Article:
I came across an interesting scene the other day on Larry King. Ashton Kutcher was basking in his success to be the first person to have 1,000,000 followers on Twitter, beating CNN by just minutes. My first thought was “Why Ashton Kutcher?” My second was “Why not?” As an aside, should we now call Ashton King Twit?
Anyway, it got me thinking about Twitter and how I communicate electronically. I have been a rabid user of text messaging for several years. It has become the primary mode of communication with my college age sons (except when we are in the room together), who have all but abandoned email, even IM. Phone based text messaging even allows my wife and I to constantly keep in touch while I travel without requiring both of us to be talking synchronously (another way of saying being tied up at the same time). Asynchronous communication in the form of emails, text messages, tweets, IM, etc. have freed people up from maintaining a real-time state with their conversation partners. Maybe asynchronous messaging has helped me stay married for so long. Also, messaging has become invaluable for work, allowing me to multitask and keep things moving with coworkers asynchronously.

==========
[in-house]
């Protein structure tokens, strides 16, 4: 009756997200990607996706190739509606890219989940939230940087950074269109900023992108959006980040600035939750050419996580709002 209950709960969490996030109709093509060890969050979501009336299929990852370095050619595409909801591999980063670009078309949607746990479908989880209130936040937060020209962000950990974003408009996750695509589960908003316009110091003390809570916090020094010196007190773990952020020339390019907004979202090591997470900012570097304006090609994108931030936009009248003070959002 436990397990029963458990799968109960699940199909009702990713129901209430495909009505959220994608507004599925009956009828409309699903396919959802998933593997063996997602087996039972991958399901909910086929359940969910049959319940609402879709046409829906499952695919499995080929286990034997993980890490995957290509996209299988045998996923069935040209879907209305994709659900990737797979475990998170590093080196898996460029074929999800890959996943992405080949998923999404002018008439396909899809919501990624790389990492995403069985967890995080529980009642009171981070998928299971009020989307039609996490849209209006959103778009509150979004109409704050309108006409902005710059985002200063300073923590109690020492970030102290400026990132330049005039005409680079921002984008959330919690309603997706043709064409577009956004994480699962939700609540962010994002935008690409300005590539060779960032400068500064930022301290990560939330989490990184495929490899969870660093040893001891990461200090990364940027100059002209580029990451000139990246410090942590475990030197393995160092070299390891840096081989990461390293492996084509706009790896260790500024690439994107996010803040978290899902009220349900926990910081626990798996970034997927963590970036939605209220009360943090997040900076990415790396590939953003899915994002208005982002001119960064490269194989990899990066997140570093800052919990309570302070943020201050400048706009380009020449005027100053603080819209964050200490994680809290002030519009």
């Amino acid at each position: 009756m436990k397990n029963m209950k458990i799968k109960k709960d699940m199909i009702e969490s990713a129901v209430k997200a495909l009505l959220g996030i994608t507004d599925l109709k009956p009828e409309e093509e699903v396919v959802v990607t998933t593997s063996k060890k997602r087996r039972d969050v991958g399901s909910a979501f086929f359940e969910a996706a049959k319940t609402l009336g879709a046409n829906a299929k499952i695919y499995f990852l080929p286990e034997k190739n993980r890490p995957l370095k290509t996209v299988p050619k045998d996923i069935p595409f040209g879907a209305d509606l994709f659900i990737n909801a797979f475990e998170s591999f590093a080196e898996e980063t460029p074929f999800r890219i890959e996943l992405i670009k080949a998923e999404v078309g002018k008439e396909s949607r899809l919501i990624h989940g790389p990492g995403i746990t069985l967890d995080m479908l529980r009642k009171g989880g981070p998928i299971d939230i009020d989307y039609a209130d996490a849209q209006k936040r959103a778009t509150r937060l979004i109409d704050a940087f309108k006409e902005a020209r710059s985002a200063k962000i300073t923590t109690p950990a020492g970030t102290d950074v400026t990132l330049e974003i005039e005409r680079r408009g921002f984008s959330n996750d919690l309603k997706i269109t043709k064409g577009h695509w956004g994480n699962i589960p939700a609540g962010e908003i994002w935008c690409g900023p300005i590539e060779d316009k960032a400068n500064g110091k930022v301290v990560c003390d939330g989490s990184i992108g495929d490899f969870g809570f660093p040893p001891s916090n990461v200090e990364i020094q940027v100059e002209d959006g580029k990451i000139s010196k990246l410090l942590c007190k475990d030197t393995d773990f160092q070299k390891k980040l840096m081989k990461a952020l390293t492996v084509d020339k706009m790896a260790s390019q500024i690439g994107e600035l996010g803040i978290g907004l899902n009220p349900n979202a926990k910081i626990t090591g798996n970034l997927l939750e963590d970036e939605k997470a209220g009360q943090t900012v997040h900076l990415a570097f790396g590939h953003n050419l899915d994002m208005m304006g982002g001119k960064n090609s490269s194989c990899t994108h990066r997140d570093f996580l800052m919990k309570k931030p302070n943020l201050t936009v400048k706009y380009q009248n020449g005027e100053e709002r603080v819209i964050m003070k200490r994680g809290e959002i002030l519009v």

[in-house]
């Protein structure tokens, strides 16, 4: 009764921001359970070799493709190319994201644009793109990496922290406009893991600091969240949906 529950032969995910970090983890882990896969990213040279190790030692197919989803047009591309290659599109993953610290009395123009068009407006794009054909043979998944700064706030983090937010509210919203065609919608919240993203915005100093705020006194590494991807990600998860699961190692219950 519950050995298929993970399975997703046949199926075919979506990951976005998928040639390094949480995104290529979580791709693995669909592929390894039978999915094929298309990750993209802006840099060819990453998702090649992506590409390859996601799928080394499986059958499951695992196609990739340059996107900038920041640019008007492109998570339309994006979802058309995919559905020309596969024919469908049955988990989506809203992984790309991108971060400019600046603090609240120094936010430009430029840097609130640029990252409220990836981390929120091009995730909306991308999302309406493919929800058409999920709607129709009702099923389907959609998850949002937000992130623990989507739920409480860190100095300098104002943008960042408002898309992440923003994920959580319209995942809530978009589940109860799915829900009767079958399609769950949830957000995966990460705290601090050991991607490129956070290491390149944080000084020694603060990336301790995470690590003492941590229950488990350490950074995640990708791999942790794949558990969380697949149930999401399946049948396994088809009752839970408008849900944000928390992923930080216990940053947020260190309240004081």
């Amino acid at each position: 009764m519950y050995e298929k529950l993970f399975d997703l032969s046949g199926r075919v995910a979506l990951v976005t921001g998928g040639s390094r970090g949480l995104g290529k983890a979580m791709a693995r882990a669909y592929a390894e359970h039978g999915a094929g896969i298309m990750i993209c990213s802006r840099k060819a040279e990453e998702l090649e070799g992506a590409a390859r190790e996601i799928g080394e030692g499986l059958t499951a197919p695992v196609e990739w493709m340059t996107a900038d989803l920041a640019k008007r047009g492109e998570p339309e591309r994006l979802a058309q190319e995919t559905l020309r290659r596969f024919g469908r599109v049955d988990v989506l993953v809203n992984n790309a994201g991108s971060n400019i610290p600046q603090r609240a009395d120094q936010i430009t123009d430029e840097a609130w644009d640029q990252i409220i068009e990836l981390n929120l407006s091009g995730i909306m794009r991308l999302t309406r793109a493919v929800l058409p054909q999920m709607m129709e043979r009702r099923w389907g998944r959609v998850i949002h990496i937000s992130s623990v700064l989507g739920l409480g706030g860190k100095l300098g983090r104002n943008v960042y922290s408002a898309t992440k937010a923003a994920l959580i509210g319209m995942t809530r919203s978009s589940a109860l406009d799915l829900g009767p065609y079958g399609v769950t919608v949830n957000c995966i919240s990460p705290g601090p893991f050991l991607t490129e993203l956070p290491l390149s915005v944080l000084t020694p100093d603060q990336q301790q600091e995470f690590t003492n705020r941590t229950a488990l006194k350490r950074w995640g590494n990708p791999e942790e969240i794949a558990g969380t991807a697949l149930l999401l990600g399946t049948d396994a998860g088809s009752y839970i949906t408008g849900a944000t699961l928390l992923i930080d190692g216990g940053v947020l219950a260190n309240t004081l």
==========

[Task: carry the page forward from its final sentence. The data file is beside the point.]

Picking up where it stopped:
Now I am using Twitter, ramping up, getting to know it better. One thing I really like about Twitter is that it is device and software independent unlike cell phone messaging which I must do from my phone. I can twitter from my computer, phone, or IPod Touch. If you haven’t added your phone to your Twitter account, do it now (more info at http://help.twitter.com/forums/10711/entries/14014).
By the way, I looked up Twitter and Twit on a couple online dictionaries. The noun Twit means “an insignificant person” or “an excited state”. The verb means to “taunt”. The verb Twitter means “to talk lightly and rapidly” just like a small bird twitters. I don’t think Mr. Kutcher is an insignificant person, or his accomplishment unworthy of attention, but he does tend to talk excitedly and to taunt (“You’ve been Punked!”). Why not Ashton Kutcher indeed! </>
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